Ultrasonic flowmeters use sound waves to determine the velocity of a fluid flowing in a pipe. At no flow conditions, the frequencies of an ultrasonic wave transmitted into a pipe and its reflections from the fluid are the same. Under flowing conditions, the frequency of the reflected wave is different due to the Doppler effect. When the fluid moves faster, the frequency shift increases linearly. The transmitter processes signals from the transmitted wave and its reflections to determine the flow rate. Continue reading “How Ultrasonic Flowmeters Work”
So you’ve decided to track how much energy your HVAC system consumes in order to increase the system’s energy efficiency — great! But how will you do it? There are multiple methods that can be used to measure thermal energy in hydronic systems. We’ve outlined several methods below to make it easier for you to select the best technology for your application.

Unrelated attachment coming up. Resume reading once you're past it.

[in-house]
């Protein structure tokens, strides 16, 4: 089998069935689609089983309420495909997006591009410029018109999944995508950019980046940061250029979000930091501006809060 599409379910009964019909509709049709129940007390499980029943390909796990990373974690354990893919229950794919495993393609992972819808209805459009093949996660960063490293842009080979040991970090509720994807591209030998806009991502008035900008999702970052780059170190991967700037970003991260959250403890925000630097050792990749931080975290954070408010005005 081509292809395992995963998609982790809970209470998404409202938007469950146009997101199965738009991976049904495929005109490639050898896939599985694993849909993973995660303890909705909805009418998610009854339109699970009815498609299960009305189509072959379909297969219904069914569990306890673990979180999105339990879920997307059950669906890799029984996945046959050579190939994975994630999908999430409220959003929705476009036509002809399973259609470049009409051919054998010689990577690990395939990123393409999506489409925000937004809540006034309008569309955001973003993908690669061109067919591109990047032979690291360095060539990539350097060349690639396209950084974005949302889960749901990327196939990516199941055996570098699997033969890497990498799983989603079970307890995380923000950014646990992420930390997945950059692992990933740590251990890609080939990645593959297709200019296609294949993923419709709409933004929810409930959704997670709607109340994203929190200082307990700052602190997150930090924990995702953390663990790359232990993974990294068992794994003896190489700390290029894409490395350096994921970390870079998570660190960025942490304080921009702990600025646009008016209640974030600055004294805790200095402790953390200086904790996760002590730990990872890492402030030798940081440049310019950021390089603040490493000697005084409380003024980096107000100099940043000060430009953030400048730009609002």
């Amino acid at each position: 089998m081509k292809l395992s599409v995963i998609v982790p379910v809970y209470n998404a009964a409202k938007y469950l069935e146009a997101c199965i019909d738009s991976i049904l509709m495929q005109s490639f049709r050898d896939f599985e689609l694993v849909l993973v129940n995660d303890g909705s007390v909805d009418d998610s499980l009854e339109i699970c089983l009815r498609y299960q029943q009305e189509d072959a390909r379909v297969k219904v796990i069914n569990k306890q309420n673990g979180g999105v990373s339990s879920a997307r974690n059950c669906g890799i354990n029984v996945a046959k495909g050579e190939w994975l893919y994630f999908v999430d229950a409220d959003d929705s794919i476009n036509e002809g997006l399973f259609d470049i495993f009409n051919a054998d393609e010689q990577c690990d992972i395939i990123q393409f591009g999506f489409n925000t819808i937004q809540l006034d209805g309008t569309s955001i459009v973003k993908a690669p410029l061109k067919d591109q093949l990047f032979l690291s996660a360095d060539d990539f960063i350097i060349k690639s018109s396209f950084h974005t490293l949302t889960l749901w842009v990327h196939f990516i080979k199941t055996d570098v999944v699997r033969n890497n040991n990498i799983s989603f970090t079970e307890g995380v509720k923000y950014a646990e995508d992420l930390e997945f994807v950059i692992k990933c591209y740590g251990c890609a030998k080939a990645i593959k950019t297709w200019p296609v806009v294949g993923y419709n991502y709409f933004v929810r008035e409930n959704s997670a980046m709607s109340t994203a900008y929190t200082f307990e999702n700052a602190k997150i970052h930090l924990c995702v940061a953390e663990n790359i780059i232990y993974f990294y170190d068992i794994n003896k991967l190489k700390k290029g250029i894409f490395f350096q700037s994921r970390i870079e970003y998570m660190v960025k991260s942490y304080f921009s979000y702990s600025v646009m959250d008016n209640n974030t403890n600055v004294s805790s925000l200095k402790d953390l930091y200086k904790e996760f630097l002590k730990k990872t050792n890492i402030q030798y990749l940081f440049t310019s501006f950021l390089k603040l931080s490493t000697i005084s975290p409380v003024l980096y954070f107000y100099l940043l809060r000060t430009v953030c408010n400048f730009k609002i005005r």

Measuring thermal energy requires three components: a fluid flow sensor, two temperature sensors (one for inlet temperature, one for outlet temperature), and a calculator. Although thermal energy can technically be measured without a calculator, doing an energy calculation by hand is very complex and can introduce manual calculation error into the measurement. For that reason, we recommend incorporating a calculator into your system for the most accurate energy measurements. This calculator can be either an independent BTU controller, part of your building management system, or integral to a complete thermal energy system. A complete system includes a flowmeter, temperature sensors, and a calculator that are all calibrated together, eliminating the need for multiple pieces of equipment. Continue reading “Measuring Thermal Energy in Hydronic Systems”